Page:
February 21 2015 at 3:14 AM Report abuse rate up rate down Reply

L. C. King is a company that has been producing jeans and other articles of clothing for over a hundred years. We can proudly say that we support and continue to create American-made products. We agree that this is a difficult path, but we are determined to keep the values that first started our company. It is important for us to support our local community with jobs and contribute to the sustainability of our country.
Check us out and see how we are continuing the American-made tradition.

August 27 2014 at 11:36 AM Report abuse +1 rate up rate down Reply
Kris Nelson

The apparrel industry has been overseas for years. Nothing will change now.

August 26 2014 at 7:12 PM Report abuse rate up rate down Reply

We have a few garment plants left in here in W. Ga. Most of their business is making US military garments.

They are non union staffed....but the military could save a good bit of $$'s if uniforms were purchased from overseas competitors.

The Tea Party folks would love those deficit savings...don't you think?

The democrats might also...

August 26 2014 at 1:05 PM Report abuse -1 rate up rate down Reply
toosmart4u Will tell you a lot about what is still made here.

August 26 2014 at 11:18 AM Report abuse rate up rate down Reply

Tim, there is nothing wrong with the unions. You have to quit listening to the garbage coming out of the mouths of the big money machine of the republicans. I worked in non union shops and in union shops. Non union I call sweat shops. So get your head out of the sand and think for yourself.

August 26 2014 at 11:16 AM Report abuse -2 rate up rate down Reply
Eric Henry

Demand transparency. It was not the brands, nor the trade deals that kill apparel industry in the US. It was the consumer only being focused on price. So when you fast forward to the apparel disaster in Bangladesh last year when over 1,000 people died. Why? twenty six cents per hour is what they were paid. Just like there is a growing movement to know where your food comes from, know where your apparel comes from.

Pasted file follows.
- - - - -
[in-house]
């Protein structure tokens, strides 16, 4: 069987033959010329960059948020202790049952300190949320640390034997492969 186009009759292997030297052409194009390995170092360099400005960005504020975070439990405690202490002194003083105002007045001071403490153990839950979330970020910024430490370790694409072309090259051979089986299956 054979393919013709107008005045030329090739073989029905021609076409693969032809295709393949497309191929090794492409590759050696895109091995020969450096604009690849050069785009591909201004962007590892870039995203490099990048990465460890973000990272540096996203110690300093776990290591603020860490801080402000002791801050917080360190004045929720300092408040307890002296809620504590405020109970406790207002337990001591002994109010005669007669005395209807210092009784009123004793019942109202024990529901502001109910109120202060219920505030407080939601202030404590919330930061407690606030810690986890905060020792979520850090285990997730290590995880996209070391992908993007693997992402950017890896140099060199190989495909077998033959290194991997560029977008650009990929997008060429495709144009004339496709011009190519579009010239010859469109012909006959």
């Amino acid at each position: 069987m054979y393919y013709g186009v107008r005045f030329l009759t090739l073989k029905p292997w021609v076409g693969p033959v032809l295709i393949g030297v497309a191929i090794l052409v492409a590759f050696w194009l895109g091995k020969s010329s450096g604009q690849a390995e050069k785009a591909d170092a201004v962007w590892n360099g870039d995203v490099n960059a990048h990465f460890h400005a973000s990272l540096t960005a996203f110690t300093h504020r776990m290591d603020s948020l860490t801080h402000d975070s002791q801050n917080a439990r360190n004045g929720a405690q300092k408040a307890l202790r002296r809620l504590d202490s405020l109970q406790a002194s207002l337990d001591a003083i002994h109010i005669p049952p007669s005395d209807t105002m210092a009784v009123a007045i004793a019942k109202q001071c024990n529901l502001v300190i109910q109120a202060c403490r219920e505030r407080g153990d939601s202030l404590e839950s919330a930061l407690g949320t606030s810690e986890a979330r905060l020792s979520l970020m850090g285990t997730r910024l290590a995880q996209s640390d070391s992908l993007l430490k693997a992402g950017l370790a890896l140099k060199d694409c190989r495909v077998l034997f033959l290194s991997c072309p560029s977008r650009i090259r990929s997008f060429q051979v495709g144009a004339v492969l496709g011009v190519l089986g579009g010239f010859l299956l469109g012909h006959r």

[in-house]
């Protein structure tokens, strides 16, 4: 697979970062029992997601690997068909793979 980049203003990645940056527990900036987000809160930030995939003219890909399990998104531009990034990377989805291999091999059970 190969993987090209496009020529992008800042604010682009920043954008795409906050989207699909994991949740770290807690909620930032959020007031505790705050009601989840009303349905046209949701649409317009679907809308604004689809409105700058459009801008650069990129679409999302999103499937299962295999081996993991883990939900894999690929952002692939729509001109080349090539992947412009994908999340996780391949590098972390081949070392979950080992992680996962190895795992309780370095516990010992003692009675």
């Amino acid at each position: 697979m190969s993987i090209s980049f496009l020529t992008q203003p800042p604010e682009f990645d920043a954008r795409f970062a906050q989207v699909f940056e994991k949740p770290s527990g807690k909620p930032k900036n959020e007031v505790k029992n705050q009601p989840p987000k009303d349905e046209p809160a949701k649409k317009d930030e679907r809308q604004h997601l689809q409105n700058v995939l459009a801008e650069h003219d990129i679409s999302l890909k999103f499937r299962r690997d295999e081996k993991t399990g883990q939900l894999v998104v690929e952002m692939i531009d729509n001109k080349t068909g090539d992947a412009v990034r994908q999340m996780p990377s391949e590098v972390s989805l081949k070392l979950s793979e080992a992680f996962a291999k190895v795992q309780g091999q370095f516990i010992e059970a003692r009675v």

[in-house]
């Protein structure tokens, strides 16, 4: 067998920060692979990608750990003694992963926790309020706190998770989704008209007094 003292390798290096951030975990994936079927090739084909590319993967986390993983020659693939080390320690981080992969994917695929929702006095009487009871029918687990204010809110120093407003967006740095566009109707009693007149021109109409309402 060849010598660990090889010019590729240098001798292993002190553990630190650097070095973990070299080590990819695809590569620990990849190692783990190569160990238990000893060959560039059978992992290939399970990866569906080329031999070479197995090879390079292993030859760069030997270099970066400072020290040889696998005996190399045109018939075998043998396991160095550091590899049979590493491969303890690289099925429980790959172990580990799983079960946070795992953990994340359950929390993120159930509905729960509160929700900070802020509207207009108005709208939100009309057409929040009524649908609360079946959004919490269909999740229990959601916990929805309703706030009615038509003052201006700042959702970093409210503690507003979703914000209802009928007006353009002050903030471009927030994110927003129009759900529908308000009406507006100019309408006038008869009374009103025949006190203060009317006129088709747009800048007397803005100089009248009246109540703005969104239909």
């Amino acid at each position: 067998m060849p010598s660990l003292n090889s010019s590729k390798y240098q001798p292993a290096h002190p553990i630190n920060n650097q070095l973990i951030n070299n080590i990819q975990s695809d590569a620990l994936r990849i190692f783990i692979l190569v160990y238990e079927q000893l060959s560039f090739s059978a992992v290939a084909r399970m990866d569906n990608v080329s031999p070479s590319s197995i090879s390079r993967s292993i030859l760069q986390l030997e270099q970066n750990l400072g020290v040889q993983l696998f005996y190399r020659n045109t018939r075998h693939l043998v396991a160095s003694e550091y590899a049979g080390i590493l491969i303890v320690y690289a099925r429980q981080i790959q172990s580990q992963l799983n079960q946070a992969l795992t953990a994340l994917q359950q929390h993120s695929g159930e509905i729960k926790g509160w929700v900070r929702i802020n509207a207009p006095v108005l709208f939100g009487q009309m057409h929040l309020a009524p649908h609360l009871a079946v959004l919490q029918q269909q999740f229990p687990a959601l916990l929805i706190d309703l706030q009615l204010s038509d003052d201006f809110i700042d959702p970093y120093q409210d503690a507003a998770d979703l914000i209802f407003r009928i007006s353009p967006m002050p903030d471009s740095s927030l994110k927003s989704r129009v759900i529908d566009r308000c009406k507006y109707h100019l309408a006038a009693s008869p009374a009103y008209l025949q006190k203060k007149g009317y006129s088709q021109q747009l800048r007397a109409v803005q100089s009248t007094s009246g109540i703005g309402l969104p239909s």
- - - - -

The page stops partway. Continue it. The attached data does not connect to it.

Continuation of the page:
August 26 2014 at 8:58 AM Report abuse +1 rate up rate down Reply
1 reply to Eric Henry's comment
Hello, Karen

Lets see, which one works out better for the company...paying a worker, 20 cents an hour for a $10.00 garment or paying a worker, $10.00 an hour for a $10.00 garment. The American customer was not in the equation. Bottom line only!

August 26 2014 at 3:21 PM Report abuse rate up rate down Reply

I've been involved with making clothes in downtown Los Angeles for the past 10 years. I can tell you first hand that the movement for "Made in the USA" in fashion is growing but will never dominate the market until the BIG brands start making things here. If you go into any department store you will see all the BIG brands are made overusee's. Then you may see a small brand that was in fact made in the USA. Denim is pretty much the only fashion item from the big brands that's made in the USA. My whole line is made in downtown LA by two different family run factories. and Please check them out and let me know your thoughts... Thanks!!

August 26 2014 at 2:03 AM Report abuse rate up rate down Reply

Oh good!

August 26 2014 at 1:25 AM Report abuse rate up rate down Reply